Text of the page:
The local Ann Arbor piercing studio Pangea Piercing announced the store is officially closing its doors Thursday following its reopening last Saturday after months of controversy. The store cited harassment by “communists” and local media in its store front window on East Liberty Street as reasons for closing. 

In August, store owner J.C. Potts temporarily suspended business operations after he allegedly shared white supremacist views with his customers. Customers posted on social media describing the incidents that accused Potts of using racial slurs and expressing white unification.

Dozens of individuals came forward with accusations of Potts’ white supremacist views, recounting situations in which they have felt vulnerable and unable to disagree. Complaints range from racist, sexist and transphobic comments to sexual harassment while customers were getting piercings. Many others expressed their concerns with the safety and professionalism of the process, mentioning scarring and pain.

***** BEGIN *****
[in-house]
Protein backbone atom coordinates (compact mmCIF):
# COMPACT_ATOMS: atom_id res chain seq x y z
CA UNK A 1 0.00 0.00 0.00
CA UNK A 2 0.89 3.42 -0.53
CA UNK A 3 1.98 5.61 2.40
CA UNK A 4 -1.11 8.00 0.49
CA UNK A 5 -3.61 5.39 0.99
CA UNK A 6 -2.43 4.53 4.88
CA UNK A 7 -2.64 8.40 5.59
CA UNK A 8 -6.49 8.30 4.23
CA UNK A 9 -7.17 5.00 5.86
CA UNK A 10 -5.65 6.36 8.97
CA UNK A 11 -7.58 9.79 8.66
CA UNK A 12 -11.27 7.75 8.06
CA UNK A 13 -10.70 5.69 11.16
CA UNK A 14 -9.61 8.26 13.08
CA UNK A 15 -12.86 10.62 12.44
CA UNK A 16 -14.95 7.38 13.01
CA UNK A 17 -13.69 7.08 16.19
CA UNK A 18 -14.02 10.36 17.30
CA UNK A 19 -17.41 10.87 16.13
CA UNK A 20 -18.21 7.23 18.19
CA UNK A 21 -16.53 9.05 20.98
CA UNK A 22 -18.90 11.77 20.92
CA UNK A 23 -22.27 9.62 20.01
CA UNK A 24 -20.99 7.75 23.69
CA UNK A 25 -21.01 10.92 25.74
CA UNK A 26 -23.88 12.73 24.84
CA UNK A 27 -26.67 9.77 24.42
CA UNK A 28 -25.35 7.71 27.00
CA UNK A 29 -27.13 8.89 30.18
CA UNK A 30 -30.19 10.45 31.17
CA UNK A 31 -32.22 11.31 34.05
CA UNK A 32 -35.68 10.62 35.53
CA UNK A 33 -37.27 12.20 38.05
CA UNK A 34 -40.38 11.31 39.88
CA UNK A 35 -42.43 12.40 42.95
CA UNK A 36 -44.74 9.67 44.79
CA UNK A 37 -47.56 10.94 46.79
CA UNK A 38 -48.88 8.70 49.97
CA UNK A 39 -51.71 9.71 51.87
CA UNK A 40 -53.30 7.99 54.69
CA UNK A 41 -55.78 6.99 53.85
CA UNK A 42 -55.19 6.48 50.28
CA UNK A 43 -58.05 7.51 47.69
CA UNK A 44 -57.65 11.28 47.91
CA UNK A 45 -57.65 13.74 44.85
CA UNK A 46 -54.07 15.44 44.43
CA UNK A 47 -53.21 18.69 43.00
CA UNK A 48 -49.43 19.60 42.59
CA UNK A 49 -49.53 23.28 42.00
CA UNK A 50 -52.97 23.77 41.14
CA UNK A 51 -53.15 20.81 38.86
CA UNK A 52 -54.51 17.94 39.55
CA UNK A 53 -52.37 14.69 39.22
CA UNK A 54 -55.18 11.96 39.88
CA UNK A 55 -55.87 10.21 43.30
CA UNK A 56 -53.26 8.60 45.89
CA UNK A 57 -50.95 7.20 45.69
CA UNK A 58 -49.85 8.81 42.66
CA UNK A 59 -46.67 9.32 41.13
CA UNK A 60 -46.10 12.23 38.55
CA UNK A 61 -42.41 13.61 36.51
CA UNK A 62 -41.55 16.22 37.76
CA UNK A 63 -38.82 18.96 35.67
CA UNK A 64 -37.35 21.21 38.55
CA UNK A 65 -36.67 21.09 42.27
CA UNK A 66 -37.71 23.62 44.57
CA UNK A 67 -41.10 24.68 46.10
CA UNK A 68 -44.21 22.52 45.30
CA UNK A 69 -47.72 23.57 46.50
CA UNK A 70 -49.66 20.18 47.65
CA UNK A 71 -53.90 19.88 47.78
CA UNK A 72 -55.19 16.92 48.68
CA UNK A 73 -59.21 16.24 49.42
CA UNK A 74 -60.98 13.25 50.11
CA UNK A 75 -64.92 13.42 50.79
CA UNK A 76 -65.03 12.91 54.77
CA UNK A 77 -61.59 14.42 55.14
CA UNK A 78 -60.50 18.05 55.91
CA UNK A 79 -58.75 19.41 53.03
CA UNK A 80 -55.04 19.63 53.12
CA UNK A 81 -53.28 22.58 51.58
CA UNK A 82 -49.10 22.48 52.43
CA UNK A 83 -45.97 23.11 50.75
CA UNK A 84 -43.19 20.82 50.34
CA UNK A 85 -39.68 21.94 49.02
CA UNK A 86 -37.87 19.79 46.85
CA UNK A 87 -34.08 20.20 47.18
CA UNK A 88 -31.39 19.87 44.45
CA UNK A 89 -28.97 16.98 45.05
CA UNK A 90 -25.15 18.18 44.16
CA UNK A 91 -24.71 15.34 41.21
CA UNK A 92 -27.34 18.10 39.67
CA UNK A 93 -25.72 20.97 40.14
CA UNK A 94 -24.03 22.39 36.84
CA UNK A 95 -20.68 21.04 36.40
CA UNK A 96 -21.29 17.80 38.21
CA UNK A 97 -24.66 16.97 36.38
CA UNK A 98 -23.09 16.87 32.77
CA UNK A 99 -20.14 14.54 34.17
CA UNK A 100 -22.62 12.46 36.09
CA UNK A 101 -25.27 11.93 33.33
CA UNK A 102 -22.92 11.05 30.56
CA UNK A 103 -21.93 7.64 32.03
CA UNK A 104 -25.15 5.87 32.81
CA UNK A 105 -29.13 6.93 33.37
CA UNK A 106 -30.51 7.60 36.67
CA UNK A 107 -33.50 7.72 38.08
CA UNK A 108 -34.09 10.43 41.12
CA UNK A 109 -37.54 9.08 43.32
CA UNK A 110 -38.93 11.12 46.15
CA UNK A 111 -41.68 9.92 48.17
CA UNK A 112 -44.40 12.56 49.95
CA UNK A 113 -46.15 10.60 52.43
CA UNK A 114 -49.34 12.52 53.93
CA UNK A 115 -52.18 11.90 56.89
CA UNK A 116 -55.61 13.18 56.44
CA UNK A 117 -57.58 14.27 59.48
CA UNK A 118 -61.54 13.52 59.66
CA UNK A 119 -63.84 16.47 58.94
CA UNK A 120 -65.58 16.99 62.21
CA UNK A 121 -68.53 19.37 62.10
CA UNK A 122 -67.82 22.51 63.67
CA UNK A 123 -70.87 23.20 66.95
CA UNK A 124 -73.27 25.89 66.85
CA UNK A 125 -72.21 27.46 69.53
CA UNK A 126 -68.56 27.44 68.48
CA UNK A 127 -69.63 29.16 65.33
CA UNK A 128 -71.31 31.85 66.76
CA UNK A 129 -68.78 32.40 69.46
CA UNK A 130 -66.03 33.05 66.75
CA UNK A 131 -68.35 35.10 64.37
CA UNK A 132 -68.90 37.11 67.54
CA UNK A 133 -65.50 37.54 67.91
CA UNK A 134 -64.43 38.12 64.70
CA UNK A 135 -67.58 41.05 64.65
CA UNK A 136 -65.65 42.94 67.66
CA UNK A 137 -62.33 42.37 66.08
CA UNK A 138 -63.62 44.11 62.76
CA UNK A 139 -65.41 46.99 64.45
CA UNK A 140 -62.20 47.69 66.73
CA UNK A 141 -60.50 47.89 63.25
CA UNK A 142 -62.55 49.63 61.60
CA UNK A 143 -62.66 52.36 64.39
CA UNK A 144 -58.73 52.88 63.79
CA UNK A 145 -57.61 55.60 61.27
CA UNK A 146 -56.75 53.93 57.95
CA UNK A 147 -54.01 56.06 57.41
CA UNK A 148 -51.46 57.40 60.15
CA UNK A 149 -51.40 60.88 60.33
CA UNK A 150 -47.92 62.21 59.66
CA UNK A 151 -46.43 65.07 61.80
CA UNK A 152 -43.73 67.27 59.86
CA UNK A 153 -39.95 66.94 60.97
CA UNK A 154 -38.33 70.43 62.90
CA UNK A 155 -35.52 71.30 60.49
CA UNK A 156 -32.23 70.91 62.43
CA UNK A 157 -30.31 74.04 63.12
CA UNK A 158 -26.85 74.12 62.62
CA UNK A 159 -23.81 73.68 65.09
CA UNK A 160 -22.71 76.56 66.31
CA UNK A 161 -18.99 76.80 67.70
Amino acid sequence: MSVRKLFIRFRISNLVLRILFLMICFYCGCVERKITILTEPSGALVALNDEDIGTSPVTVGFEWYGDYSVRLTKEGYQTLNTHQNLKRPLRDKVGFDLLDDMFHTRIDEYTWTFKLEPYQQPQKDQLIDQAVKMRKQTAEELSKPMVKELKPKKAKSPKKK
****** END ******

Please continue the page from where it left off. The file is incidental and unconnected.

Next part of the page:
At a BAMN event Thursday night, Ann Arbor resident Alice Held denounced Potts’ behavior as misogynistic.

“About a year and a half ago, I went and I got my nipples pierced from JC and I had no idea that he actually already had a reputation for bringing up racist topics and being misogynistic and just a real ass during his piercings,” she said. So I went and I did that, and he commented on my body when he was taking the measurements for the jewelry and said that my breasts and my curves were ‘blessed.’ And that made me really uncomfortable, but I’m really used to people in power making comments like that when it’s really not appropriate, and I’m used to minimizing it and brushing it off so that’s exactly what I did. Eventually I had this breakthrough where I realized that I hold the truth in this situation and in some way that’s going to protect me. The truth is going to protect me and I have to have faith in that.”

Potts denied the accusations in an MLive article and provided his own account of the encounters, and further clarified his sympathy to the “plight of the pasty.”

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